As the New Year approaches, IT leaders in the federal government can anticipate the usual challenges related to budgets, acquisition and other obstacles. But I expect 2016 also to be a year of progress in key areas such as shared services, implementation of the Federal IT Acquisition Reform Act (FITARA), and cybersecurity. Here are some developments that I predict will have increased momentum next year:
Prediction: Shared services will gain traction in 2016 as a core strategy for federal agencies to modernize and economize.
Shared services have been around for years, including notable successes such as Grants.gov and Federal Asset Sales, which channeled similar functions across agencies into a single site. Now there is an increasing realization that agencies can share common functions and free up resources to better focus on their core missions. OMB and GSA just announced the first-ever governmentwide program to drive shared services in acquisitions, financial management, human resources and information technology services.
Agencies have been slow to embrace shared services for a lot of good reasons, and the tide is not going to turn significantly in 2016. However, the Obama Administration is putting a sensible foundation in place that can be picked up by the incoming team following next year’s election. With tight budgets and ever-increasing demands on federal agencies, the case for shared services is growing more compelling and I believe momentum will only increase next year and beyond.
Prediction: Agencies will start putting rubber to the road with regard to FITARA implementation.
Earlier this year, OMB provided guidance to federal agencies on how to implement FITARA – the sweeping legislation designed to make federal IT management more efficient. We can expect agencies to begin implementation in earnest in 2016, and a few breakout agencies will make it a priority and provide success stories that will inform the rest of government.
Implementing FITARA will be challenging, especially for the larger departments with highly decentralized (and powerful) bureaus. However, the track record so far is encouraging. OMB’s guidance is thoughtful and well-considered, and the broader federal IT community has converged around a Maturity Model that can be used to measure progress and hold leaders accountable. Furthermore, Congress seems committed to monitoring agencies’ progress, so there is a good prognosis for FITARA to realize its intent.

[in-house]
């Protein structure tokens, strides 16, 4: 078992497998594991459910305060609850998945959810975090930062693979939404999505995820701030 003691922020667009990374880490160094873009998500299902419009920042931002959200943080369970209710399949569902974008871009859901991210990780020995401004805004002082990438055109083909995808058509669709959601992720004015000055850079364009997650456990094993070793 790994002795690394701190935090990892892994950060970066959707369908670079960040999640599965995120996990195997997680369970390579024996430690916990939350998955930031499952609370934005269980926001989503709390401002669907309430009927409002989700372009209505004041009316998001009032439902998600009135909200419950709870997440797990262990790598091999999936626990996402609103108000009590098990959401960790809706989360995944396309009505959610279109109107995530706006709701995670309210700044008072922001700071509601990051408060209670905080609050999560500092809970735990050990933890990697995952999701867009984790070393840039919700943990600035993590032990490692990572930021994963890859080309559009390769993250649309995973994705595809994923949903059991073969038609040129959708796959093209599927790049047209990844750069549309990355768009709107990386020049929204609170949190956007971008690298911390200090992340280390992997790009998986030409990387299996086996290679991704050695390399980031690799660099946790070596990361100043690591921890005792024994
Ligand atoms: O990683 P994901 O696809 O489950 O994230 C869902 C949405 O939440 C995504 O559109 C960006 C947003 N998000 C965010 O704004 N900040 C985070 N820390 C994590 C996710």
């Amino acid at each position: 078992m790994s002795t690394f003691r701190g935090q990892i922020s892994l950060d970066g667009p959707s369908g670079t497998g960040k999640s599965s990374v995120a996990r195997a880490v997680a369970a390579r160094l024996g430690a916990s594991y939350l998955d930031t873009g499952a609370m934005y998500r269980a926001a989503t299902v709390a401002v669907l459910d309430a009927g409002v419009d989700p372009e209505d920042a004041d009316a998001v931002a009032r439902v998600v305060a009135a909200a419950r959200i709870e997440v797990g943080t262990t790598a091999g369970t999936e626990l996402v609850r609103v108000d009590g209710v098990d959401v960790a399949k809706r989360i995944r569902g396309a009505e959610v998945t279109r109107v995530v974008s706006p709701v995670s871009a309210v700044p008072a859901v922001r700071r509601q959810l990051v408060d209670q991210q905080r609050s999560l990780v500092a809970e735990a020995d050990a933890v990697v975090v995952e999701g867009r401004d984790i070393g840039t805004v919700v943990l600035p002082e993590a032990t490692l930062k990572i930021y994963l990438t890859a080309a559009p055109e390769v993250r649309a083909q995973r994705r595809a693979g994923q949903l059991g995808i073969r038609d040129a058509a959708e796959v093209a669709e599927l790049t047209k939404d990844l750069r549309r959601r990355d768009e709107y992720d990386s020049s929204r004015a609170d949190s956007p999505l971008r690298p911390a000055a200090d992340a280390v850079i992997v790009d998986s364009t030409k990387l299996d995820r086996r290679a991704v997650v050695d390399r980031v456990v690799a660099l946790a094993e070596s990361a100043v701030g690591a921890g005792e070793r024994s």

Prediction: Federal agencies will adopt new, improved approaches to cybersecurity
For some time now, it has been clear that the traditional perimeter-based approach to cybersecurity is not working. This approach, built around a failed premise of keeping all the bad guys out 100% of the time, isn’t working. Relying on ”moats and castles” is insufficient to secure the modern mobile, cloud-enabled digital enterprise.
We are seeing the emergence of better methods and tools to counter our adversaries, including software-defined networks, virtualized everything, application self-protection and identity-based microsegmentation. Gartner calls this the “adaptive security architecture,” and it represents a more flexible, effective defense.
In 2016, I expect agencies will embrace these new approaches to cybersecurity. Federal security professionals are coming to accept that some malware will get in, so they must focus on solutions that limit the damage intruders can do when they inevitably get in. The priority will shift to protecting the most high-value assets, ensuring that breaches won’t cripple their agencies or endanger the constituents they serve.
In closing, I would like to say thanks to all of the federal workers who have served the country so well in 2015. Happy holidays, and best wishes for a successful New Year!
This post was first published in Federal Times at http://www.federaltimes.com/story/government/it/blog/2015/12/21/3-predictions-federal-2016/77700362/.